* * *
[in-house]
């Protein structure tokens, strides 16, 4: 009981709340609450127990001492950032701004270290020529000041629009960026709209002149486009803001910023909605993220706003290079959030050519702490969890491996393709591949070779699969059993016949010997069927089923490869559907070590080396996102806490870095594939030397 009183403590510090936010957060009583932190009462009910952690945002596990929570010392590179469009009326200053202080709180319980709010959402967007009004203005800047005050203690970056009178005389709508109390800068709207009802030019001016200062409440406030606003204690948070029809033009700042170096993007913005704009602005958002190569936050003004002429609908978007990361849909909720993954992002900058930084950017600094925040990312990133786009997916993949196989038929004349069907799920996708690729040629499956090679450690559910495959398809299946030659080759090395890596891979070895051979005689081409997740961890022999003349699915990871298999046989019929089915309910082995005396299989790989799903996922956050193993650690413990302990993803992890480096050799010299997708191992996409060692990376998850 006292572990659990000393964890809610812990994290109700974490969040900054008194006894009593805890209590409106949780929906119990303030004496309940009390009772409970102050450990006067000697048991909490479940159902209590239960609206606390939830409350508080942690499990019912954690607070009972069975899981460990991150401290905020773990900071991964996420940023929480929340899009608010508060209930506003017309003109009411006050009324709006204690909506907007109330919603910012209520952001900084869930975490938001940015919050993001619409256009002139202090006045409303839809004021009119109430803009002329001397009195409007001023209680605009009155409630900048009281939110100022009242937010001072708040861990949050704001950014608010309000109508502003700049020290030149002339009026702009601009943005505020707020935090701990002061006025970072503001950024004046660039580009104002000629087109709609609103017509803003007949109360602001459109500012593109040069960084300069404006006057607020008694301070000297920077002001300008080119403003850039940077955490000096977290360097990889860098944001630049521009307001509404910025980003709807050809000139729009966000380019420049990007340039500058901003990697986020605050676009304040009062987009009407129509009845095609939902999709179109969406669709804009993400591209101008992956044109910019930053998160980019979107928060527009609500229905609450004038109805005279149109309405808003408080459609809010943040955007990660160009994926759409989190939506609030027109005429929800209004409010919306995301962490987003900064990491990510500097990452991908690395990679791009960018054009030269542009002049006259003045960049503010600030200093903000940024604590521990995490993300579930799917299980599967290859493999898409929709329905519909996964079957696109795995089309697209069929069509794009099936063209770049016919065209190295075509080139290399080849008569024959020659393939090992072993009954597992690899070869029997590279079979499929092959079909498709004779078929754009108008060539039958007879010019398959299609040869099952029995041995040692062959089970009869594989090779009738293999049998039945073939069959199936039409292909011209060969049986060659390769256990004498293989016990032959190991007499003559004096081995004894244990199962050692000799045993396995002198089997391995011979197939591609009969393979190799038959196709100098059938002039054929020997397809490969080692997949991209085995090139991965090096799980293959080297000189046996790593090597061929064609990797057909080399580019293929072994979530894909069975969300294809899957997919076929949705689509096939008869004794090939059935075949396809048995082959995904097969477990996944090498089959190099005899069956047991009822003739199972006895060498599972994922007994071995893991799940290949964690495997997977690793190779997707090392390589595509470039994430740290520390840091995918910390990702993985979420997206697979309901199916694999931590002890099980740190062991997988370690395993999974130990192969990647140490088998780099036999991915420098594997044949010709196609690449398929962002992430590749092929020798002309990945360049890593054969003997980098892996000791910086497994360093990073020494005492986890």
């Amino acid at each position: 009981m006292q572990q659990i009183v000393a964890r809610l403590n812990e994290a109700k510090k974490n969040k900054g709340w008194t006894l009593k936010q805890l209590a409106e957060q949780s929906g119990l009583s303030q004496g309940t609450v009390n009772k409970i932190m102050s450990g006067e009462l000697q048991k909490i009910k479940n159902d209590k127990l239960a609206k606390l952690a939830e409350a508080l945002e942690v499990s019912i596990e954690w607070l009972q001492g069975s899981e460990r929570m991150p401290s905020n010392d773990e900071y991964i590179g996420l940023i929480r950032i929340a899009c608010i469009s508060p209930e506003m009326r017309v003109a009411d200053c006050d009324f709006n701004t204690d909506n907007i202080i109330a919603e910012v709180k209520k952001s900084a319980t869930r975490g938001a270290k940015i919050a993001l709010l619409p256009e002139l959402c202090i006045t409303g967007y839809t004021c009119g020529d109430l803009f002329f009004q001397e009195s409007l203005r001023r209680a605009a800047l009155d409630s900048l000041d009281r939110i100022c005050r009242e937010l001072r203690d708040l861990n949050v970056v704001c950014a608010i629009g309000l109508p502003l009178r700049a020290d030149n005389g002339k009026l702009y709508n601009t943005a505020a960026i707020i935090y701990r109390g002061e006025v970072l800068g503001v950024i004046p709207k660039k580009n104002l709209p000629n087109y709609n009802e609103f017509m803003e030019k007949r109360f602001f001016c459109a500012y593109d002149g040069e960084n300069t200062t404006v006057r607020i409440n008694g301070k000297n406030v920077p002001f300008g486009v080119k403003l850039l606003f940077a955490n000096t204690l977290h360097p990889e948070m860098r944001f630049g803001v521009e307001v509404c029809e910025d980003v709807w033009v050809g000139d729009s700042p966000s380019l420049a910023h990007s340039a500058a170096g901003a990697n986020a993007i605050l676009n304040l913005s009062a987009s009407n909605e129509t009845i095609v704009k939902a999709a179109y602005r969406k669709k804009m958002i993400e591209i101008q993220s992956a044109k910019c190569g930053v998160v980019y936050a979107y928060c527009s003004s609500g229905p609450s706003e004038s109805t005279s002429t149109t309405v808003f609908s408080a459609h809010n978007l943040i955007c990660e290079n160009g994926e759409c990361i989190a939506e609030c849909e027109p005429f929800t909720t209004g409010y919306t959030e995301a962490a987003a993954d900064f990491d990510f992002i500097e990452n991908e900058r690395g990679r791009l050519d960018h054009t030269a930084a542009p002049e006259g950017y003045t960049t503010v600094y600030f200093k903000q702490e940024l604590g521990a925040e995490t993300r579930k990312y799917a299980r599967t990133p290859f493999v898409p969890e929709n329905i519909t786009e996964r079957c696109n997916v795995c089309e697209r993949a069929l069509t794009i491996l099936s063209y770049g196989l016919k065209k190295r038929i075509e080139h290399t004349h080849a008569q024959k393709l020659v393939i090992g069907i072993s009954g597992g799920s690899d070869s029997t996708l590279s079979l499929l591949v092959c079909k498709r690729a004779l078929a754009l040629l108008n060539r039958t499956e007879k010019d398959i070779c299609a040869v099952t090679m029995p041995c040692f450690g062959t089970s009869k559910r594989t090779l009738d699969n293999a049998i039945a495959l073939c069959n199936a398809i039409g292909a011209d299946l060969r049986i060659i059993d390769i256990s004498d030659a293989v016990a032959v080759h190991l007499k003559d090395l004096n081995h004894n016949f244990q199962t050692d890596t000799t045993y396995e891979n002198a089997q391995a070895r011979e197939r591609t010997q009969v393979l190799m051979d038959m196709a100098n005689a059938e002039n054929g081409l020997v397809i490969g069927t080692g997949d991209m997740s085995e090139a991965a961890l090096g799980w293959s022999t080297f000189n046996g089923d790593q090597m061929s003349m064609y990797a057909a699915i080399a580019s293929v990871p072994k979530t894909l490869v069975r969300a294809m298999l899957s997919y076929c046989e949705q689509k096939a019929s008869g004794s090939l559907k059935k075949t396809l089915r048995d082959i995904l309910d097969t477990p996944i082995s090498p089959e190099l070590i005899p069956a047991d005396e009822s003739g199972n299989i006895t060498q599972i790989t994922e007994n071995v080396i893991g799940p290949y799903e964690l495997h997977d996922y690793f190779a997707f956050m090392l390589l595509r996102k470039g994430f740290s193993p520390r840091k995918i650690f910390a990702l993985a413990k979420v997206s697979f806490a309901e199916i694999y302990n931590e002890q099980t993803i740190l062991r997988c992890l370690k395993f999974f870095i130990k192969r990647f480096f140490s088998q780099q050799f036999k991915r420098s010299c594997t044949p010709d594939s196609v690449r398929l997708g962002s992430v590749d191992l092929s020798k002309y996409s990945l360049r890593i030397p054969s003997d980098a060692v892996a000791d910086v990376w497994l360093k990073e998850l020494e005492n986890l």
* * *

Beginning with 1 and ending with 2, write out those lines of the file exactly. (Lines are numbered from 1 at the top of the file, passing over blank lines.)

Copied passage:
[in-house]
């Protein structure tokens, strides 16, 4: 009981709340609450127990001492950032701004270290020529000041629009960026709209002149486009803001910023909605993220706003290079959030050519702490969890491996393709591949070779699969059993016949010997069927089923490869559907070590080396996102806490870095594939030397 009183403590510090936010957060009583932190009462009910952690945002596990929570010392590179469009009326200053202080709180319980709010959402967007009004203005800047005050203690970056009178005389709508109390800068709207009802030019001016200062409440406030606003204690948070029809033009700042170096993007913005704009602005958002190569936050003004002429609908978007990361849909909720993954992002900058930084950017600094925040990312990133786009997916993949196989038929004349069907799920996708690729040629499956090679450690559910495959398809299946030659080759090395890596891979070895051979005689081409997740961890022999003349699915990871298999046989019929089915309910082995005396299989790989799903996922956050193993650690413990302990993803992890480096050799010299997708191992996409060692990376998850 006292572990659990000393964890809610812990994290109700974490969040900054008194006894009593805890209590409106949780929906119990303030004496309940009390009772409970102050450990006067000697048991909490479940159902209590239960609206606390939830409350508080942690499990019912954690607070009972069975899981460990991150401290905020773990900071991964996420940023929480929340899009608010508060209930506003017309003109009411006050009324709006204690909506907007109330919603910012209520952001900084869930975490938001940015919050993001619409256009002139202090006045409303839809004021009119109430803009002329001397009195409007001023209680605009009155409630900048009281939110100022009242937010001072708040861990949050704001950014608010309000109508502003700049020290030149002339009026702009601009943005505020707020935090701990002061006025970072503001950024004046660039580009104002000629087109709609609103017509803003007949109360602001459109500012593109040069960084300069404006006057607020008694301070000297920077002001300008080119403003850039940077955490000096977290360097990889860098944001630049521009307001509404910025980003709807050809000139729009966000380019420049990007340039500058901003990697986020605050676009304040009062987009009407129509009845095609939902999709179109969406669709804009993400591209101008992956044109910019930053998160980019979107928060527009609500229905609450004038109805005279149109309405808003408080459609809010943040955007990660160009994926759409989190939506609030027109005429929800209004409010919306995301962490987003900064990491990510500097990452991908690395990679791009960018054009030269542009002049006259003045960049503010600030200093903000940024604590521990995490993300579930799917299980599967290859493999898409929709329905519909996964079957696109795995089309697209069929069509794009099936063209770049016919065209190295075509080139290399080849008569024959020659393939090992072993009954597992690899070869029997590279079979499929092959079909498709004779078929754009108008060539039958007879010019398959299609040869099952029995041995040692062959089970009869594989090779009738293999049998039945073939069959199936039409292909011209060969049986060659390769256990004498293989016990032959190991007499003559004096081995004894244990199962050692000799045993396995002198089997391995011979197939591609009969393979190799038959196709100098059938002039054929020997397809490969080692997949991209085995090139991965090096799980293959080297000189046996790593090597061929064609990797057909080399580019293929072994979530894909069975969300294809899957997919076929949705689509096939008869004794090939059935075949396809048995082959995904097969477990996944090498089959190099005899069956047991009822003739199972006895060498599972994922007994071995893991799940290949964690495997997977690793190779997707090392390589595509470039994430740290520390840091995918910390990702993985979420997206697979309901199916694999931590002890099980740190062991997988370690395993999974130990192969990647140490088998780099036999991915420098594997044949010709196609690449398929962002992430590749092929020798002309990945360049890593054969003997980098892996000791910086497994360093990073020494005492986890």